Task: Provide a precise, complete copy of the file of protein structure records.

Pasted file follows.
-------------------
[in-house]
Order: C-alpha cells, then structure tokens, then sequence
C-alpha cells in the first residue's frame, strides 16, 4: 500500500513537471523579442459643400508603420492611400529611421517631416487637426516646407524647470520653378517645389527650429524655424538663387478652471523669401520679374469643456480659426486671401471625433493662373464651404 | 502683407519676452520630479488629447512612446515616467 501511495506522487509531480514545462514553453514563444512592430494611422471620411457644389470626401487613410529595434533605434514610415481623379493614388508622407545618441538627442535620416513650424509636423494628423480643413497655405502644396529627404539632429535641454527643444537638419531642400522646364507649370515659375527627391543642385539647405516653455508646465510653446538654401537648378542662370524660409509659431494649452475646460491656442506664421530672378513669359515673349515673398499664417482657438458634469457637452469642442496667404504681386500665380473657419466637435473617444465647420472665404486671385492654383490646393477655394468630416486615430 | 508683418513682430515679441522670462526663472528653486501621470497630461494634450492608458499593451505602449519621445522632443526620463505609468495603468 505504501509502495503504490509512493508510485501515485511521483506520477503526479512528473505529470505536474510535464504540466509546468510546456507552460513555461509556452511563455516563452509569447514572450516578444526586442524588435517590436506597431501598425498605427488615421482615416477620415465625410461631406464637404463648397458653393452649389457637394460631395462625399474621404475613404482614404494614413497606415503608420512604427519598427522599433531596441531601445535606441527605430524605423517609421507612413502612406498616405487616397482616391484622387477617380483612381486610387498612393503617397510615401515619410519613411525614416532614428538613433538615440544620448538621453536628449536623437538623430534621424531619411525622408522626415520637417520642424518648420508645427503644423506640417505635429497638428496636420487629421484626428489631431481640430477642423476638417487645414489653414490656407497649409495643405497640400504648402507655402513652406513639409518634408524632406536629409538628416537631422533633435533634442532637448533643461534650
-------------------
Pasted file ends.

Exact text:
[in-house]
Order: C-alpha cells, then structure tokens, then sequence
C-alpha cells in the first residue's frame, strides 16, 4: 500500500513537471523579442459643400508603420492611400529611421517631416487637426516646407524647470520653378517645389527650429524655424538663387478652471523669401520679374469643456480659426486671401471625433493662373464651404 | 502683407519676452520630479488629447512612446515616467 501511495506522487509531480514545462514553453514563444512592430494611422471620411457644389470626401487613410529595434533605434514610415481623379493614388508622407545618441538627442535620416513650424509636423494628423480643413497655405502644396529627404539632429535641454527643444537638419531642400522646364507649370515659375527627391543642385539647405516653455508646465510653446538654401537648378542662370524660409509659431494649452475646460491656442506664421530672378513669359515673349515673398499664417482657438458634469457637452469642442496667404504681386500665380473657419466637435473617444465647420472665404486671385492654383490646393477655394468630416486615430 | 508683418513682430515679441522670462526663472528653486501621470497630461494634450492608458499593451505602449519621445522632443526620463505609468495603468 505504501509502495503504490509512493508510485501515485511521483506520477503526479512528473505529470505536474510535464504540466509546468510546456507552460513555461509556452511563455516563452509569447514572450516578444526586442524588435517590436506597431501598425498605427488615421482615416477620415465625410461631406464637404463648397458653393452649389457637394460631395462625399474621404475613404482614404494614413497606415503608420512604427519598427522599433531596441531601445535606441527605430524605423517609421507612413502612406498616405487616397482616391484622387477617380483612381486610387498612393503617397510615401515619410519613411525614416532614428538613433538615440544620448538621453536628449536623437538623430534621424531619411525622408522626415520637417520642424518648420508645427503644423506640417505635429497638428496636420487629421484626428489631431481640430477642423476638417487645414489653414490656407497649409495643405497640400504648402507655402513652406513639409518634408524632406536629409538628416537631422533633435533634442532637448533643461534650